Wednesday, December 9, 2015

Kenyan Somalis: Not all "Borana admixed"

I've strangely encountered a few people online who have gone off the deep-end with Lazaridis et al.'s Kenyan Somali samples and used them to somehow assume that all Kenyan Somalis have some kind of seemingly Borana-related admixture.



I would like to point out to some of these people that nearly half of the Kenyan Somali samples basically fit within the normal variation of North-Central Somalis (Pagani et al.'s Somalian Somali samples + myself & Brainblaster). In fact I thought this was quite interesting and mirrored the situation we got with Ethiopian Somali samples from Jijiga:


Who seemed mostly identical to Hodgson et al.'s Pagani et al. owed North-Centralite samples except for some samples showing a little bit of Omotic-related admixture at a rate of ~2%. Kind of painted an interestingly and implied homogeneous picture of Somalis from the Northeast of the country down to areas close to Hararghe in Ethiopia which is so far being proved in that numerous Somalis so far tested commercially (23andme and other outlets) from areas like Togdheer or Woqpoyi Galbeed again prove to remain within this same variation. [note]

Rough perception of "North-Central Somalia"
I would personally hold off on jumping to conclusions about Kenyan Somalis as a whole, most Somalis tested (either the hundreds from other regions and clans sampled for their Haplogroups or those academically and commercially genotyped for their autosomal DNA from other regions) so far have proven quite remarkably homogeneous (I was personally expecting more heterogeneity). 

It's quite likely that these 6-7 seemingly Borana-admixed ethnic Somalis from Kenya are recent developments and not entirely representative. The presence of 4-6 Somalis who remain within Northeastern Somali region and North-Central Somalia variation implies that there was & is obviously a more "un-admixed" presence which in my opinion will prove to be the predominant state of various Somalis in kenya

I say this because if we look at all the areas Somalis in Kenya live in-:


-there are areas that don't exactly overlap with the Oromo inhabited areas. Garrisa which is where Lazaridis et al.'s samples are from is a place in a region that overlaps with the presence of other ethnic groups, but even there we clearly found samples that don't look "mixed" so take a moment to think what people more North of the town in areas that prove to be 99% Somali will likely look like.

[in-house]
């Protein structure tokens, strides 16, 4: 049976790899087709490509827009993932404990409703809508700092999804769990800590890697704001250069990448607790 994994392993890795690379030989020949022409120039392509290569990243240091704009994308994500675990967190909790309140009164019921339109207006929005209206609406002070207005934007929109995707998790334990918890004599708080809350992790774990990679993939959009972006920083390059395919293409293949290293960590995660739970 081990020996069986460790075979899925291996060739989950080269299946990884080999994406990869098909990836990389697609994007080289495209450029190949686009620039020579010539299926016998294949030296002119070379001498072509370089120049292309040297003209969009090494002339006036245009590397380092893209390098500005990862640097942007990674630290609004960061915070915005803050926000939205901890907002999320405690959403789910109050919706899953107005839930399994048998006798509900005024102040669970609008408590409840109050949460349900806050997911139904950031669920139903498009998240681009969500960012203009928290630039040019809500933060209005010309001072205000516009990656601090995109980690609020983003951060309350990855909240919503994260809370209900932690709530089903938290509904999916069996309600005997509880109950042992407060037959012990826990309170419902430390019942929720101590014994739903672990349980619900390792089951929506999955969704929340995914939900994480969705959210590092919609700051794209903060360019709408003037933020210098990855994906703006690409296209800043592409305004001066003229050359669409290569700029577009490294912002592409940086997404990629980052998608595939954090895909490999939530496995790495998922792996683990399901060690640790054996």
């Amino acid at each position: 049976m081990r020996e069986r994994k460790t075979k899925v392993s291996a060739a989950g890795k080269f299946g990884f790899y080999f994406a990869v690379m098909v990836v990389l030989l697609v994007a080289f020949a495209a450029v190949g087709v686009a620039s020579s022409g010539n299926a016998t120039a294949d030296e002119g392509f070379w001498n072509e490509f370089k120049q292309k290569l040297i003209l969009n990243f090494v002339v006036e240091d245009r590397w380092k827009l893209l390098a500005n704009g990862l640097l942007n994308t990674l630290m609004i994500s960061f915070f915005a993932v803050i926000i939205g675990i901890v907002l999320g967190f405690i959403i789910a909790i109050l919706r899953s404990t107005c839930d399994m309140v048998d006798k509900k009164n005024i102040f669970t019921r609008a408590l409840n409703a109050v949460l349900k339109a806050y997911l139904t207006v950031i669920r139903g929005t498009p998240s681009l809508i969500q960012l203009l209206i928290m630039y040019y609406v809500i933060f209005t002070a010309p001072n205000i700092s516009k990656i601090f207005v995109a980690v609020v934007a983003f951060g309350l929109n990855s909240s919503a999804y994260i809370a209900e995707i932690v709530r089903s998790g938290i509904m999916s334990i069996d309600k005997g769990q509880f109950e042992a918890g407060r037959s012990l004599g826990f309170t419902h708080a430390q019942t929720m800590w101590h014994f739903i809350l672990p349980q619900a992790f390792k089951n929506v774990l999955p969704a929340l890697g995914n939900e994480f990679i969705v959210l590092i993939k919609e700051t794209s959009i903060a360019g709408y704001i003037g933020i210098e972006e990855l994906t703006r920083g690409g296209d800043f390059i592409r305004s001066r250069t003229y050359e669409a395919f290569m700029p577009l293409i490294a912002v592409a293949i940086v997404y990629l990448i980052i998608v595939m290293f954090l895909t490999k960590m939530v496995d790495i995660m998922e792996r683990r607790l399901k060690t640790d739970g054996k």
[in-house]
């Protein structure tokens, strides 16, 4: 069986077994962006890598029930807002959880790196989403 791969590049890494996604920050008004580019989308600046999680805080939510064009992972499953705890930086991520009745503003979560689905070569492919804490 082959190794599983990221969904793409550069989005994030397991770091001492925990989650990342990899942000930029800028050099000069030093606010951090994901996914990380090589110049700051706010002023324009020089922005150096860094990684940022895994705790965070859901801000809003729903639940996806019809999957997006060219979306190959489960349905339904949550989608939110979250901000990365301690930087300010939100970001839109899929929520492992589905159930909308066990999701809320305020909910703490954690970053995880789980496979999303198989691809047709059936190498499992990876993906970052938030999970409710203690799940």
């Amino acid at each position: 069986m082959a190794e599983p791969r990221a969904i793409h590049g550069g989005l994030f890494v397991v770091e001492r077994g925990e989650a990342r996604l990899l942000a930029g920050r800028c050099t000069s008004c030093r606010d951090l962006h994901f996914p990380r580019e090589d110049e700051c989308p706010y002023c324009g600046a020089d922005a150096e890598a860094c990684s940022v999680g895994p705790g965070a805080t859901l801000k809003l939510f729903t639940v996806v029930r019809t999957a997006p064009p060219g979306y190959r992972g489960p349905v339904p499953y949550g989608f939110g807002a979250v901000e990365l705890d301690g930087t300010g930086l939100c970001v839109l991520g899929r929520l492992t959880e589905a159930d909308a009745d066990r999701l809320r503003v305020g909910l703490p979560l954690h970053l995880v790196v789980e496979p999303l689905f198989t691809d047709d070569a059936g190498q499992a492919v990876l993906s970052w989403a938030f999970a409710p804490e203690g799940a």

Inter-mixture can be expected though in areas where Somalis overlap with Oromos as a demographic like on that map of Kenya above but the rhetoric I've seen among some which is "Ohhh, all Somalis in Kenya are Borana mixed!" isn't sensible and if we're going by these samples; isn't even true.

I only tend to voice concerns about these samples because it can get perplexing if someone produces an ADMIXTURE analysis that utilizes them in his or her main spreadsheet or dataset as the 6-7 who do look like they have some Borana-esque admixture could skew the ultimate results of the Somalis utilized in the analysis and things could thus prove somewhat uninformative for Somalis from Somalia, Ethiopia and so on.

Reference List:



3. Ethiopian Genetic Diversity Reveals Linguistic Stratification and Complex Influences on the Ethiopian Gene Pool, Pagani et al.

Notes:

1. The assumption that some of these Somalis are Borana admixed is mostly an assumption based on their PCA (Principal Component Analysis / "cluster") affinity for Boranas from Ethiopia and how they straddle between other Somalis and these same Boranas in terms of levels of West Eurasian ancestry & finally because they also show no signs of Niger-Congo-related admixture---ruling out any possibility of admixture from some Bantu-speaking populations in Kenya. No one, to my knowledge, has managed to confirm whether or not they have Omotic-related admixture as Boranas from Ethiopia who could prove representative of those in Kenya indeed seem to; that would prove quite informative.

2 comments:

  1. I personally think that those Kenyan Somalis who cluster with 'North-Central' Somalis most likely belong to the Marehan clan.

    The Marehan migrated from Mudug province to Gedo and Northern Kenya in the 1800s and had minimal intermixture with local clans so far.

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  2. I am the Editor of Kenya Somali Consortium and I find some of your findings attractive to our own research. Most of the Somalis in Kenya also have relatives in Northern Somalia, Central Somalia, Djibouti and Ethiopia. We don't speak same Language with Borana although there are some Half Castes like Garre Community.

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